As also observed and it did not support

As shown above from the
literature collected in this systemic review, maternal high-fat diet in-utero
does effect the neurobehavioral development of the offspring.  Most of the researches concentrate on the
body weight of the offspring and how it is a reflection of the poor maternal
diet.  This paper discuses the
relationship of the stress hormone with a high-fat diet, however not enough
research is available to conclude excess cortisol leading to possible substance
abuse in alcohol or nicotine.  The
relationship between oxytocin and sucrose was also observed and it did not
support or refute the hypothesis.  This
specific study illustrated that oxytocin did inhibit sucrose feeding, however
there was no indication that these offspring exposed to high sucrose in-utero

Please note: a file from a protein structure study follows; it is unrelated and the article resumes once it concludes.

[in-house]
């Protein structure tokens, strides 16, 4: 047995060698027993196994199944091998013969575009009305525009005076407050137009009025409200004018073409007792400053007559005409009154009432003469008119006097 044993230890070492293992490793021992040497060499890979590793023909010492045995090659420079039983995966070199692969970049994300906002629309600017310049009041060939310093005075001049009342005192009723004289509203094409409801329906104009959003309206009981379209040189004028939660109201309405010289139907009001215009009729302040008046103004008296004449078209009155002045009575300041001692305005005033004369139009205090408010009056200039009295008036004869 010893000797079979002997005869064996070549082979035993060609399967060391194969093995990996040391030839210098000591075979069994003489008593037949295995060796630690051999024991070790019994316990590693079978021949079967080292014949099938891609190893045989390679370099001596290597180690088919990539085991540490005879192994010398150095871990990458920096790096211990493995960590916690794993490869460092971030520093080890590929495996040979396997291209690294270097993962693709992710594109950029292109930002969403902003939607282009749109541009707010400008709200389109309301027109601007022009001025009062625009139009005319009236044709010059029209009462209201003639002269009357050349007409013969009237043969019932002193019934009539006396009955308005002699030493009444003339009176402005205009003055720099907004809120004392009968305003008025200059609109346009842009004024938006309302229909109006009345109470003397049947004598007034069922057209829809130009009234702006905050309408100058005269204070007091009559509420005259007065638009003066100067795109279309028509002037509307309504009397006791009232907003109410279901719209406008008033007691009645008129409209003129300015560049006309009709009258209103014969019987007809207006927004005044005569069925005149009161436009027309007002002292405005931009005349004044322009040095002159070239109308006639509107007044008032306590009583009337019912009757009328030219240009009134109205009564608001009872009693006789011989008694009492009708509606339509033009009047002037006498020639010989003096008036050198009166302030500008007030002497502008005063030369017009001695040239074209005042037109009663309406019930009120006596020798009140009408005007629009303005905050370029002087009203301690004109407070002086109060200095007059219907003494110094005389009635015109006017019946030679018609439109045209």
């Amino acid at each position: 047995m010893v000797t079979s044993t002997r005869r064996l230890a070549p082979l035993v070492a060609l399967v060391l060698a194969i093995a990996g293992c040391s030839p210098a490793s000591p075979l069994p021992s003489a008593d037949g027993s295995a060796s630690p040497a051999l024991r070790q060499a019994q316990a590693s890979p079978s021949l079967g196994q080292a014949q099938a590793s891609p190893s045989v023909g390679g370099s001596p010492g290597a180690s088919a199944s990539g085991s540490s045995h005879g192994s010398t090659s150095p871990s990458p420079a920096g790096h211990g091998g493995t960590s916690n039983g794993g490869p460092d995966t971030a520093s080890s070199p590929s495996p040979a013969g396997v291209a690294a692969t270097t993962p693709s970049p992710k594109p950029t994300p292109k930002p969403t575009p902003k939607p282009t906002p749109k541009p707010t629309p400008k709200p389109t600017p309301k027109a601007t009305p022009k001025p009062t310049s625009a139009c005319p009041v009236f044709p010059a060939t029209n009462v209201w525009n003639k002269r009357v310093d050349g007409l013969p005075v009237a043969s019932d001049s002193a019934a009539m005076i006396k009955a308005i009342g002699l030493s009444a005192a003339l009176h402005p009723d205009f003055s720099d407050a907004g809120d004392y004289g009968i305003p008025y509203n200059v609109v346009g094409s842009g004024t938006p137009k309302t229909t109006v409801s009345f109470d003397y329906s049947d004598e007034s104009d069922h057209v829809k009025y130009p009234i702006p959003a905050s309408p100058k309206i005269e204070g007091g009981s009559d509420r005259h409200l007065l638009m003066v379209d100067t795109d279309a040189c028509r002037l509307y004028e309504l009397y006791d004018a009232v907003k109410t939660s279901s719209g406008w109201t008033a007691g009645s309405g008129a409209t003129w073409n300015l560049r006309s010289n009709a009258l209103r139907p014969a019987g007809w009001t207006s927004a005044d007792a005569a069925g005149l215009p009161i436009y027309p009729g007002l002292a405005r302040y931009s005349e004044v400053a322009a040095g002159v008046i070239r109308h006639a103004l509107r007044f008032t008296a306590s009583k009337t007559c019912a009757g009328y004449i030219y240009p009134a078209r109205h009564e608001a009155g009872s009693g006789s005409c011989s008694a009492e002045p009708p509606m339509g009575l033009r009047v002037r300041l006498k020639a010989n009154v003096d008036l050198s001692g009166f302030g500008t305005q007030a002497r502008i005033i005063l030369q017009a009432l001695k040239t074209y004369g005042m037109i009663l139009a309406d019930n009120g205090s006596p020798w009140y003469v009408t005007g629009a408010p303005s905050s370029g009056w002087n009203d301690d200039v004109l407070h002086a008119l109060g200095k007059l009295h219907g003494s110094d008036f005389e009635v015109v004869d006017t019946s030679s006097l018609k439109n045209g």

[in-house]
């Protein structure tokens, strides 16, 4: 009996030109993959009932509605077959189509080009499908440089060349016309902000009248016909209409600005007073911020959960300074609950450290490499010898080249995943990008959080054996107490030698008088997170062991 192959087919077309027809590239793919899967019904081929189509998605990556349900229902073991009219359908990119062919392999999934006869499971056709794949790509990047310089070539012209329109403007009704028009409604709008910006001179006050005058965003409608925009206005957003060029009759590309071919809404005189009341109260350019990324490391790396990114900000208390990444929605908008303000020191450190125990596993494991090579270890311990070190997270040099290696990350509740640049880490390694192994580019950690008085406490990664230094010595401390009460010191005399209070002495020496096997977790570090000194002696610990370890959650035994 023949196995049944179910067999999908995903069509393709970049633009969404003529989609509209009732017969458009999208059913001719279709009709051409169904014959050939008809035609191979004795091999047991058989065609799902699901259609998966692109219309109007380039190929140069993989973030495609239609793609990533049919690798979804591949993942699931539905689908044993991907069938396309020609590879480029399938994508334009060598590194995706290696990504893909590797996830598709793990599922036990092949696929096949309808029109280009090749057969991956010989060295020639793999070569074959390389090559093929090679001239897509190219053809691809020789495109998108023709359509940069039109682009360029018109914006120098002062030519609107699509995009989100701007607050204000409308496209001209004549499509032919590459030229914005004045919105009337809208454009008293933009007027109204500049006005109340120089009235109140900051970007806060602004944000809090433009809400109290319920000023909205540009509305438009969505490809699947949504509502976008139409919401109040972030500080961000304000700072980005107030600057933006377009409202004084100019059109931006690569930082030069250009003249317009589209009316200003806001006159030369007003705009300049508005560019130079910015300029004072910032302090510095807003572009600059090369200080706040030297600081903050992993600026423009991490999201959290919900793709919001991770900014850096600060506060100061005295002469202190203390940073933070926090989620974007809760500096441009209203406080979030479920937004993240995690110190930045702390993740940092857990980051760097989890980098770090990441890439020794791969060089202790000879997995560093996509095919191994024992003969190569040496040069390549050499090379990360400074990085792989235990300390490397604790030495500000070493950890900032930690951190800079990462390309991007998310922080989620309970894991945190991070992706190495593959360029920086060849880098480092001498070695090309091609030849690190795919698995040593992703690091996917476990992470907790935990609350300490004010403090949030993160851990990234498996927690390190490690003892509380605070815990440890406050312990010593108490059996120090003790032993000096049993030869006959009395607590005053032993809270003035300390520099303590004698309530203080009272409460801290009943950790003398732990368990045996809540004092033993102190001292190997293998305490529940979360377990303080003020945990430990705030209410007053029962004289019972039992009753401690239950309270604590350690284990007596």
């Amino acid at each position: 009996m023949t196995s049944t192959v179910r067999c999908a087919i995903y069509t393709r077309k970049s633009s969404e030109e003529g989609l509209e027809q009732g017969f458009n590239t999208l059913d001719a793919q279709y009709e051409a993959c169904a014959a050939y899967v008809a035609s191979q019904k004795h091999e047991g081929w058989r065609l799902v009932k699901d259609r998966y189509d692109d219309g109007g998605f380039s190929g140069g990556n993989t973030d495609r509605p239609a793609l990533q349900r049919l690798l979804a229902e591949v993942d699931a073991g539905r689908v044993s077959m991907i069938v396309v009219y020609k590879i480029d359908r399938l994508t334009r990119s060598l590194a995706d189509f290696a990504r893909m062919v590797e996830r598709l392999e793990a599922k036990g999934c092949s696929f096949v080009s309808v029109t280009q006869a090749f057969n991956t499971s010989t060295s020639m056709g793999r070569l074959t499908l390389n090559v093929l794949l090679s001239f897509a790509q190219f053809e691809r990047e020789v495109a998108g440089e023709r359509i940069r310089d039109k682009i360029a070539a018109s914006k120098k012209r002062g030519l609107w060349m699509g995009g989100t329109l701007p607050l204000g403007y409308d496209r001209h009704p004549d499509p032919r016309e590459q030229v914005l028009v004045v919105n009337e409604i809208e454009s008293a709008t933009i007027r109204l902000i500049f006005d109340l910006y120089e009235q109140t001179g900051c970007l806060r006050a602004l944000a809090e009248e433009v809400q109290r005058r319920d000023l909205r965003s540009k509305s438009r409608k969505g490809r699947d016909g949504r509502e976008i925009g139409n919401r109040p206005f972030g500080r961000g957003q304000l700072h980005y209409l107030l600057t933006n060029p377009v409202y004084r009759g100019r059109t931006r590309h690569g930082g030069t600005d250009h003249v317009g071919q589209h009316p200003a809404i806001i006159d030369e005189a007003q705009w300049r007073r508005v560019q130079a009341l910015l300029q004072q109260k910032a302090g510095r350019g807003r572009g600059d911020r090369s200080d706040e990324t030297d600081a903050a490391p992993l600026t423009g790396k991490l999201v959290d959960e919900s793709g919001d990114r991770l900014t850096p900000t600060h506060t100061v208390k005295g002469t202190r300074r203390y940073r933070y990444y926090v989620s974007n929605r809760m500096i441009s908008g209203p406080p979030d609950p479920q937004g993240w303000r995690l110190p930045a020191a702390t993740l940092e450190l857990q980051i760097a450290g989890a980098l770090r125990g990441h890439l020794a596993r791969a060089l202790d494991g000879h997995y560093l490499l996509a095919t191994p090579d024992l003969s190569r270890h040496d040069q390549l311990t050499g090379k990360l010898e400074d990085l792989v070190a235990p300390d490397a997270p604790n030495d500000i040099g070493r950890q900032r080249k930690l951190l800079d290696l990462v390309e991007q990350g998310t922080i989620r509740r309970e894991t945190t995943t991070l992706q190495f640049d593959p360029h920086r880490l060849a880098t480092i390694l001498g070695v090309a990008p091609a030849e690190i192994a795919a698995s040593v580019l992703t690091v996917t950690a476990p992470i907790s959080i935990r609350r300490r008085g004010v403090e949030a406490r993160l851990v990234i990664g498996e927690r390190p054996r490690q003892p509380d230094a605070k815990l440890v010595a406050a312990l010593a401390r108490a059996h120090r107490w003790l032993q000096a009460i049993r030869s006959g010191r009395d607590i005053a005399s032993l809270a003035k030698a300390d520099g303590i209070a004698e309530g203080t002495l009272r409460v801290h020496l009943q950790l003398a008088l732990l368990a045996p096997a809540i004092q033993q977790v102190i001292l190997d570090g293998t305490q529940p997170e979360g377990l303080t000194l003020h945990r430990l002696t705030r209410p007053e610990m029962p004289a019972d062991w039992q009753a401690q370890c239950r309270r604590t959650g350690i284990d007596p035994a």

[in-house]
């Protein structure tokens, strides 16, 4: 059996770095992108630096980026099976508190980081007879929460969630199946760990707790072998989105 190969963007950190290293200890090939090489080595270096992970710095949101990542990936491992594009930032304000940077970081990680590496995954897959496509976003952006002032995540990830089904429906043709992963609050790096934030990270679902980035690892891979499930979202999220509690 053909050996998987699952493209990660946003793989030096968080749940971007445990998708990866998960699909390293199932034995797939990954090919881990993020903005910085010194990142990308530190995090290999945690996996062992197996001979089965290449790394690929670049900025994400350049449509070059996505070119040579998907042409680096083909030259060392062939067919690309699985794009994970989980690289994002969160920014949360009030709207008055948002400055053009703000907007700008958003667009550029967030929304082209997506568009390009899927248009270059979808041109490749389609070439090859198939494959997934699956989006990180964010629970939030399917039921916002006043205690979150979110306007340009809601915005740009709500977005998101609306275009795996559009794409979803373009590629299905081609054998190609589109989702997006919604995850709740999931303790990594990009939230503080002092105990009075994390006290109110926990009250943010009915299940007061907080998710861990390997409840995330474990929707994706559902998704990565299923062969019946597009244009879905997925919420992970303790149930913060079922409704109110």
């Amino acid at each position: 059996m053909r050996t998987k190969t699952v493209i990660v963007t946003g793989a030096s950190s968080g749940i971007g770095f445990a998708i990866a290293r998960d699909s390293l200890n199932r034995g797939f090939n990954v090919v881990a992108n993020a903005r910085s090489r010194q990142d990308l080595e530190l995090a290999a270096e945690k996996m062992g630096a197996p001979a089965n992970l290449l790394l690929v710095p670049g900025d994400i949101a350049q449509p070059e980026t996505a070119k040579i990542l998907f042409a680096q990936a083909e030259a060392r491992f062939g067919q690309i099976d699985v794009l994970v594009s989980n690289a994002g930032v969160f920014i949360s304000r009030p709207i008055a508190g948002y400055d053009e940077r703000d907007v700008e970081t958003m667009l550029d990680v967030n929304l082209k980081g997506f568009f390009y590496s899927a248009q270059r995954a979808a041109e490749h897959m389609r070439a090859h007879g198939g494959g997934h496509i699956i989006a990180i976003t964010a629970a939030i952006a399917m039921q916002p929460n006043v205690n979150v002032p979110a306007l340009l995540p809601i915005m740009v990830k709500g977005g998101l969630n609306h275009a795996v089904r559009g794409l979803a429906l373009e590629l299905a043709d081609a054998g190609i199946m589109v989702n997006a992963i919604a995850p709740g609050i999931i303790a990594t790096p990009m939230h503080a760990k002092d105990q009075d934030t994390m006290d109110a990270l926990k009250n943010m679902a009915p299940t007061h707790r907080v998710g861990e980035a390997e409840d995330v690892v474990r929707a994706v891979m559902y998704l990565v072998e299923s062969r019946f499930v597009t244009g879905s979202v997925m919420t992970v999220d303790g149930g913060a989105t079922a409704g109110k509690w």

were susceptible to substance abuse.  Overall,
this paper examines how the mesocorticol and mesolimbic pathways are altered in
offspring exposed to high-fat diet in-utero. 
These pathways were examined via the measurements of dopamine and
dopamine transporters available in the reward centers of the brain.  These reward centers consisted of the
hypothalamus, amygdala and nucleus accumbens. 

            There has been a rise in substance abuse among the young
adult community.  These preclinical and
clinical studies allow for a further understanding of addiction.  Addiction is a deadly disease and can be
passed on to the next generation if not addressed and treated
appropriately.  To understand the root of
the problem and where in the brain it is affected, many pharmacological or more
effective behavioral therapies can develop to save the youth and future
generations.

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